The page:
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Written by Russell Hixson, Journal of Commerce

Posted: Tuesday  

A Canadian company is hoping to make the concrete industry greener with new technology that allows the product to store carbon dioxide (CO2). Nova Scotia-based CarbonCure, after success with CO2 infused concrete masonry blocks and poured concrete, has developed a method to introduce CO2 into the mix during production via a retrofit at plants.

The CO2 gas is sourced from the smokestacks of industrial emitters. Then it is chemically converted into solid calcium carbonate, essentially limestone, which is permanently embedded within the concrete. When the concrete structure is demolished and pulverized, the gas won't escape – because it no longer exists. According to the company, a typical building project made with CarbonCure concrete products may reduce as much CO2 as an acre of forest will sequester over the course of a year. Already some of the giants of the industry are taking notice. Vulcan, America's largest producer of construction aggregates announced the industry's first ready mixed license with CarbonCure. The installation of the CarbonCure technology in Vulcan's ready mixed concrete facility in Virginia means that Washington, D.C. will be the world's first metropolitan market with access to the sustainable concrete.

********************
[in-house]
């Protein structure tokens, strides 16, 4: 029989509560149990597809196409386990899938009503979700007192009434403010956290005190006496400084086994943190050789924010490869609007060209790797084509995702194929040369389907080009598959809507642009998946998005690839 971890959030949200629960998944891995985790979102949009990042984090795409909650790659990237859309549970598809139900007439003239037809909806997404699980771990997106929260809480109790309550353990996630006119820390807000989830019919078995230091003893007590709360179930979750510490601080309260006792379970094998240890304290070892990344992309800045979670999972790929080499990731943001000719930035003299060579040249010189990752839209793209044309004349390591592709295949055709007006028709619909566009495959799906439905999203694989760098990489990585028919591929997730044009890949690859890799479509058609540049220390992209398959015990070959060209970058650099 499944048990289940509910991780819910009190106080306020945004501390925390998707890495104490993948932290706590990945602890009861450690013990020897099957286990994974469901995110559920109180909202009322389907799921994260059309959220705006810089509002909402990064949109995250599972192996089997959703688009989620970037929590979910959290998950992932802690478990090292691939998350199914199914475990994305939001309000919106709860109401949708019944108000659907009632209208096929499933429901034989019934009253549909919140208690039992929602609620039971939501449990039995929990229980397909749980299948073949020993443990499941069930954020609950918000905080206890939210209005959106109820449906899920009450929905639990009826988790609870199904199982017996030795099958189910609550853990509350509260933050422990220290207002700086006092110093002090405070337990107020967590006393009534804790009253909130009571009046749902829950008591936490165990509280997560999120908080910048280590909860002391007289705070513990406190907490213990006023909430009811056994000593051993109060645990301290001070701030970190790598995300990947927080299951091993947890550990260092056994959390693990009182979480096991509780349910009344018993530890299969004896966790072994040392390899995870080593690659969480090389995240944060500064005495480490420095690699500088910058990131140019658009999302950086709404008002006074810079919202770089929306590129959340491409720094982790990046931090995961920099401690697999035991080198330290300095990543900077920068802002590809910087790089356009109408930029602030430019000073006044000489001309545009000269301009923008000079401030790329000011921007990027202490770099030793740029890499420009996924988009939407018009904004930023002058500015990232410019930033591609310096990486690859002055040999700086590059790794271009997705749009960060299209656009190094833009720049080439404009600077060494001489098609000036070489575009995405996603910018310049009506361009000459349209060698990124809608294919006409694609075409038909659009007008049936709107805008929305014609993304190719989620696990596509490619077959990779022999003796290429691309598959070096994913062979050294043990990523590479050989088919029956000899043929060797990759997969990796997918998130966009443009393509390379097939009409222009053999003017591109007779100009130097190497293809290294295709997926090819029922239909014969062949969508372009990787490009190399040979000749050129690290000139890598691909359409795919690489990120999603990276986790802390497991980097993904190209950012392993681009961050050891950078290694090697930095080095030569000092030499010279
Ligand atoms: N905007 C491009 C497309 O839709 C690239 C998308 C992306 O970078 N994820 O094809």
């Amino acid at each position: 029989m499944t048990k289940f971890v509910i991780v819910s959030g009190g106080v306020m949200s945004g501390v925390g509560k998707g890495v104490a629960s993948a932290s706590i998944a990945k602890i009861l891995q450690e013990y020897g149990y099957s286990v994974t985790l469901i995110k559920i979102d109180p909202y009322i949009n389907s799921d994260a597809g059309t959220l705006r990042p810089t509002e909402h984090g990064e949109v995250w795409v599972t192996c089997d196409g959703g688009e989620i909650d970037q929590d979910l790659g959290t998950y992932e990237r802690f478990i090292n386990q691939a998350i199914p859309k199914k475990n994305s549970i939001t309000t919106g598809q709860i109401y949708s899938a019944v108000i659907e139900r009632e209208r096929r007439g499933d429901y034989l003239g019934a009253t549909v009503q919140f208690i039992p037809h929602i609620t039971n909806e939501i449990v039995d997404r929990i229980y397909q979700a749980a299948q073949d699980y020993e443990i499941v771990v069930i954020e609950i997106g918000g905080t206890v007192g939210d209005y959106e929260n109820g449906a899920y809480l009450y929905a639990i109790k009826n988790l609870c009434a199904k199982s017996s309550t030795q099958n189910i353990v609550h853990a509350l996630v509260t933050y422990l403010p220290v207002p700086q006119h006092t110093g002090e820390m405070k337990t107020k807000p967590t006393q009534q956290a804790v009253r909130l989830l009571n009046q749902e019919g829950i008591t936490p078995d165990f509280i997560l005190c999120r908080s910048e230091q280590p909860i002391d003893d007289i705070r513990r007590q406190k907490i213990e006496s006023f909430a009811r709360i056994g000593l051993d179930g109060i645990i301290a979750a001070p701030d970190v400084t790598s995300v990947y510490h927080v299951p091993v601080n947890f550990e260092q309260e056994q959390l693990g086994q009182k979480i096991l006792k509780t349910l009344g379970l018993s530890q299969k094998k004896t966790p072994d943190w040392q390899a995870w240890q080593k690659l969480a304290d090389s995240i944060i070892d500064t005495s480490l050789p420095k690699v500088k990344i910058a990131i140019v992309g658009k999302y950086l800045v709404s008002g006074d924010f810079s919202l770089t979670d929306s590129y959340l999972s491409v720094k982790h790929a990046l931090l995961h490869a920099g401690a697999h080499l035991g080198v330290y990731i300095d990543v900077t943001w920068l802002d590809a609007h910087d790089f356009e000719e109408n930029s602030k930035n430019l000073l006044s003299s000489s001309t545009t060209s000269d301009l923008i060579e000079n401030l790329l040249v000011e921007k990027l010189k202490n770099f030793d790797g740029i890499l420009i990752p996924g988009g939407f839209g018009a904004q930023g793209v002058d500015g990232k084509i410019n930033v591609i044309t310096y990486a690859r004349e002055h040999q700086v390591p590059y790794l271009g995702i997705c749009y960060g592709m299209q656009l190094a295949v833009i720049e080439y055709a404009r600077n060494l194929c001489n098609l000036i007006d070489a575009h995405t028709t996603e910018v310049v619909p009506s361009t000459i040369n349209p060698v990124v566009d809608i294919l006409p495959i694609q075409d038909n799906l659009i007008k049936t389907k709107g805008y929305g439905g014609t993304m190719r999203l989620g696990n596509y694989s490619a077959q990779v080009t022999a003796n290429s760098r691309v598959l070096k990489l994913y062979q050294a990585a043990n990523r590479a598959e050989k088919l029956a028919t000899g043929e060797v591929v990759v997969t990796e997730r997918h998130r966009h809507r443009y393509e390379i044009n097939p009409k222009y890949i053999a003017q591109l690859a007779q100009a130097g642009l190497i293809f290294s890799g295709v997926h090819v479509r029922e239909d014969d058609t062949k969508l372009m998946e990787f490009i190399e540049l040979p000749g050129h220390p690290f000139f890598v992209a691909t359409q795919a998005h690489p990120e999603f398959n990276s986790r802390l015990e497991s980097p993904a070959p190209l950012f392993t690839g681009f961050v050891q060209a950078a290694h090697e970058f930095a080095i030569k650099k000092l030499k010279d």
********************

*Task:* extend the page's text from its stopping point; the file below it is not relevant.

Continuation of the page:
The product isGreen concrete stores carbon also starting to be used in Canada.  A Halifax building site where the new Ambassatours corporate and bus service centre is under construction is one of the first projects to use it. Scott Biggar, sustainability manager for CarbonCure, said there are a number of forces in the construction industry that could make green products like CarbonCure more desirable in the coming years. New Prime Minister Justin Trudeau has made it clear at the Paris climate change summit this month that he intends to make Canada a leader in carbon capture and sequestration technology to reduce the country's impact on the environment. And various provinces, like B.C. and Alberta are in the process of releasing or implementing climate plans. And LEED v4, which is expected to start in a year or so, will bring a lot of changes, including an emphasis on building materials.

"There's really going to be focusing on carbon footprint of materials, life cycle assessment of every little thing that goes into the building," Biggar said. However, Biggar noted that there's no silver bullet when it comes to dealing with climate change. Addressing it will be the result of focusing on lots and lots of little things and sequestering CO2 in concrete is just one of them. "You need to address every little pocket to make it better," he said. The company has retrofitted about 21 concrete block/masonry plants in North America and has begun doing retrofits for the ready-mix industry.

Article on the Journal of Commerce website can be found here.

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